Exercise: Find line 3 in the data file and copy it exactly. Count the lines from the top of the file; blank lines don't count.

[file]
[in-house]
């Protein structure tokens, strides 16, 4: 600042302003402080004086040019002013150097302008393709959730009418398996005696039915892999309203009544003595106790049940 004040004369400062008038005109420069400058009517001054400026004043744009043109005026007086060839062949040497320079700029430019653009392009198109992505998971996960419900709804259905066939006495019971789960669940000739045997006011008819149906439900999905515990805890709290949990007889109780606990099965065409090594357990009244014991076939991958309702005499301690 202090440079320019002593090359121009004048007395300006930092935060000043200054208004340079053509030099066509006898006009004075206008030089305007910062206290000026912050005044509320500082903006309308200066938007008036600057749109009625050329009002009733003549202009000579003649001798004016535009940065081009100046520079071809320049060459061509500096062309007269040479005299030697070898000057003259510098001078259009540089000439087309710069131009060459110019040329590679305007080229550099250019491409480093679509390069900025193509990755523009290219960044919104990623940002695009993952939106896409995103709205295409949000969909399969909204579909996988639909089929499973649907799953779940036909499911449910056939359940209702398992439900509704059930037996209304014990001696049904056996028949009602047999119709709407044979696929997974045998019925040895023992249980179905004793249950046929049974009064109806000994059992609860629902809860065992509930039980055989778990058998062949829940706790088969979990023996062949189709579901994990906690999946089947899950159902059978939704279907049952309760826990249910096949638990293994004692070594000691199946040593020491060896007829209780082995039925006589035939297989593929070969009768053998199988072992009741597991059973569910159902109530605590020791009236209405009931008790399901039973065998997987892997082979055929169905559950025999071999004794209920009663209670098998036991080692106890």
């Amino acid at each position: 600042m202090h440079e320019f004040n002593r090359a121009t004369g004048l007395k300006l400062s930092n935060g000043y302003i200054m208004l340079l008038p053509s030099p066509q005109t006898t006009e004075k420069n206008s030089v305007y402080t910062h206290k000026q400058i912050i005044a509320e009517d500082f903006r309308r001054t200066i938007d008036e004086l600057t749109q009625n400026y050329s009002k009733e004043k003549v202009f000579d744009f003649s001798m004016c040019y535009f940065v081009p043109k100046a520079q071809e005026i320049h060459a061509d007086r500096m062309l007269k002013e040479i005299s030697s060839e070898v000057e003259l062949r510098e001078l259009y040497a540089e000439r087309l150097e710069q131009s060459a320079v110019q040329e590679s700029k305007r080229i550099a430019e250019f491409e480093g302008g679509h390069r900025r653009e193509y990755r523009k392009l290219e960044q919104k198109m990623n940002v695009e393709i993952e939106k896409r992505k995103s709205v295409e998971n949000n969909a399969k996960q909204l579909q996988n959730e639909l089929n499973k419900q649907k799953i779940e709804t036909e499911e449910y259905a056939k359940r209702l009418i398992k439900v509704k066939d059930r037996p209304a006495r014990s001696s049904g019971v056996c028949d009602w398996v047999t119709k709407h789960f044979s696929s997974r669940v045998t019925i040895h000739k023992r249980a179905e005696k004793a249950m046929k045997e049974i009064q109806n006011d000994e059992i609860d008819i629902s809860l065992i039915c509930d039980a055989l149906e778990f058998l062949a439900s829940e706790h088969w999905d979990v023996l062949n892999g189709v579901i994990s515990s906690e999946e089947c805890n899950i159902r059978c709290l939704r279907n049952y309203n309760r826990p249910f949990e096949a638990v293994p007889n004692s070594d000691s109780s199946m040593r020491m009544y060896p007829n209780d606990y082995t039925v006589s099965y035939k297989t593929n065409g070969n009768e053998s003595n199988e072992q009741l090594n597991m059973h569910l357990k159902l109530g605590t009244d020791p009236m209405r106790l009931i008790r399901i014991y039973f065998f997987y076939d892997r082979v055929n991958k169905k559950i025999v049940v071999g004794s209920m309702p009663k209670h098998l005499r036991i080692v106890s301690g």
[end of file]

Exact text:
């Amino acid at each position: 600042m202090h440079e320019f004040n002593r090359a121009t004369g004048l007395k300006l400062s930092n935060g000043y302003i200054m208004l340079l008038p053509s030099p066509q005109t006898t006009e004075k420069n206008s030089v305007y402080t910062h206290k000026q400058i912050i005044a509320e009517d500082f903006r309308r001054t200066i938007d008036e004086l600057t749109q009625n400026y050329s009002k009733e004043k003549v202009f000579d744009f003649s001798m004016c040019y535009f940065v081009p043109k100046a520079q071809e005026i320049h060459a061509d007086r500096m062309l007269k002013e040479i005299s030697s060839e070898v000057e003259l062949r510098e001078l259009y040497a540089e000439r087309l150097e710069q131009s060459a320079v110019q040329e590679s700029k305007r080229i550099a430019e250019f491409e480093g302008g679509h390069r900025r653009e193509y990755r523009k392009l290219e960044q919104k198109m990623n940002v695009e393709i993952e939106k896409r992505k995103s709205v295409e998971n949000n969909a399969k996960q909204l579909q996988n959730e639909l089929n499973k419900q649907k799953i779940e709804t036909e499911e449910y259905a056939k359940r209702l009418i398992k439900v509704k066939d059930r037996p209304a006495r014990s001696s049904g019971v056996c028949d009602w398996v047999t119709k709407h789960f044979s696929s997974r669940v045998t019925i040895h000739k023992r249980a179905e005696k004793a249950m046929k045997e049974i009064q109806n006011d000994e059992i609860d008819i629902s809860l065992i039915c509930d039980a055989l149906e778990f058998l062949a439900s829940e706790h088969w999905d979990v023996l062949n892999g189709v579901i994990s515990s906690e999946e089947c805890n899950i159902r059978c709290l939704r279907n049952y309203n309760r826990p249910f949990e096949a638990v293994p007889n004692s070594d000691s109780s199946m040593r020491m009544y060896p007829n209780d606990y082995t039925v006589s099965y035939k297989t593929n065409g070969n009768e053998s003595n199988e072992q009741l090594n597991m059973h569910l357990k159902l109530g605590t009244d020791p009236m209405r106790l009931i008790r399901i014991y039973f065998f997987y076939d892997r082979v055929n991958k169905k559950i025999v049940v071999g004794s209920m309702p009663k209670h098998l005499r036991i080692v106890s301690g």